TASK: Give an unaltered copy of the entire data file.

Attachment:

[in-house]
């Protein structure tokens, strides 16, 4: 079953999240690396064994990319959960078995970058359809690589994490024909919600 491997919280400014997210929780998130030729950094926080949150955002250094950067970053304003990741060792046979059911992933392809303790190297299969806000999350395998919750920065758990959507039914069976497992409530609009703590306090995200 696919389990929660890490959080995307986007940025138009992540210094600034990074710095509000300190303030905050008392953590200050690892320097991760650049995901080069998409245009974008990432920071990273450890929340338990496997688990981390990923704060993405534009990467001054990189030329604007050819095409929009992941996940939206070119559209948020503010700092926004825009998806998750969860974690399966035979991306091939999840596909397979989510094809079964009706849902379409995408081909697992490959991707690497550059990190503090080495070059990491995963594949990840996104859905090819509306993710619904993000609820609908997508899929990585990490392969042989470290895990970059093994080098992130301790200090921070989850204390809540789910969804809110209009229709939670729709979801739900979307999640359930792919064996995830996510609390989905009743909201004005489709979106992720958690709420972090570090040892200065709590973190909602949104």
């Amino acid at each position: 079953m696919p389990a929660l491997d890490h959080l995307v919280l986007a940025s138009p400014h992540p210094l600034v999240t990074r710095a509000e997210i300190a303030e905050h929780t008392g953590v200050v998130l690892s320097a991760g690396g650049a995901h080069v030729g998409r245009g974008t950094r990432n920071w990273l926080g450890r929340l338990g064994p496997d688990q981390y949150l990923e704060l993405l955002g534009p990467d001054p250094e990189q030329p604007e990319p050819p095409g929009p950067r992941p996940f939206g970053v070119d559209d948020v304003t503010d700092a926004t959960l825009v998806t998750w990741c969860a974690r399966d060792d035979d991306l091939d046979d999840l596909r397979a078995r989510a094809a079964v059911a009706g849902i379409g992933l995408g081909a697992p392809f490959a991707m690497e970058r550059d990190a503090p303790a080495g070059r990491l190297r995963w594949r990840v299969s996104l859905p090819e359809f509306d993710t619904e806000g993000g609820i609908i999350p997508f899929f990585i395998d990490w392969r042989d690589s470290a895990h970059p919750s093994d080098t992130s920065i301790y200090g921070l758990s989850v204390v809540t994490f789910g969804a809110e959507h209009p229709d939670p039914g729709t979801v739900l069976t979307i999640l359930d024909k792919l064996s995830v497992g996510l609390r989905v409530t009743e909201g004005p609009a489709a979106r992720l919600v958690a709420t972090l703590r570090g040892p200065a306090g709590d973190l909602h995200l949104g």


[in-house]
């Protein structure tokens, strides 16, 4: 079953999240690396064994990319959960078995970058359809690589994490024909919600 491997919280400014997210929780998130030729950094926080949150955002250094950067970053304003990741060792046979059911992933392809303790190297299969806000999350395998919750920065758990959507039914069976497992409530609009703590306090995200 696919389990929660890490959080995307986007940025138009992540210094600034990074710095509000300190303030905050008392953590200050690892320097991760650049995901080069998409245009974008990432920071990273450890929340338990496997688990981390990923704060993405534009990467001054990189030329604007050819095409929009992941996940939206070119559209948020503010700092926004825009998806998750969860974690399966035979991306091939999840596909397979989510094809079964009706849902379409995408081909697992490959991707690497550059990190503090080495070059990491995963594949990840996104859905090819509306993710619904993000609820609908997508899929990585990490392969042989470290895990970059093994080098992130301790200090921070989850204390809540789910969804809110209009229709939670729709979801739900979307999640359930792919064996995830996510609390989905009743909201004005489709979106992720958690709420972090570090040892200065709590973190909602949104």
């Amino acid at each position: 079953m696919p389990a929660l491997d890490h959080l995307v919280l986007a940025s138009p400014h992540p210094l600034v999240t990074r710095a509000e997210i300190a303030e905050h929780t008392g953590v200050v998130l690892s320097a991760g690396g650049a995901h080069v030729g998409r245009g974008t950094r990432n920071w990273l926080g450890r929340l338990g064994p496997d688990q981390y949150l990923e704060l993405l955002g534009p990467d001054p250094e990189q030329p604007e990319p050819p095409g929009p950067r992941p996940f939206g970053v070119d559209d948020v304003t503010d700092a926004t959960l825009v998806t998750w990741c969860a974690r399966d060792d035979d991306l091939d046979d999840l596909r397979a078995r989510a094809a079964v059911a009706g849902i379409g992933l995408g081909a697992p392809f490959a991707m690497e970058r550059d990190a503090p303790a080495g070059r990491l190297r995963w594949r990840v299969s996104l859905p090819e359809f509306d993710t619904e806000g993000g609820i609908i999350p997508f899929f990585i395998d990490w392969r042989d690589s470290a895990h970059p919750s093994d080098t992130s920065i301790y200090g921070l758990s989850v204390v809540t994490f789910g969804a809110e959507h209009p229709d939670p039914g729709t979801v739900l069976t979307i999640l359930d024909k792919l064996s995830v497992g996510l609390r989905v409530t009743e909201g004005p609009a489709a979106r992720l919600v958690a709420t972090l703590r570090g040892p200065a306090g709590d973190l909602h995200l949104g």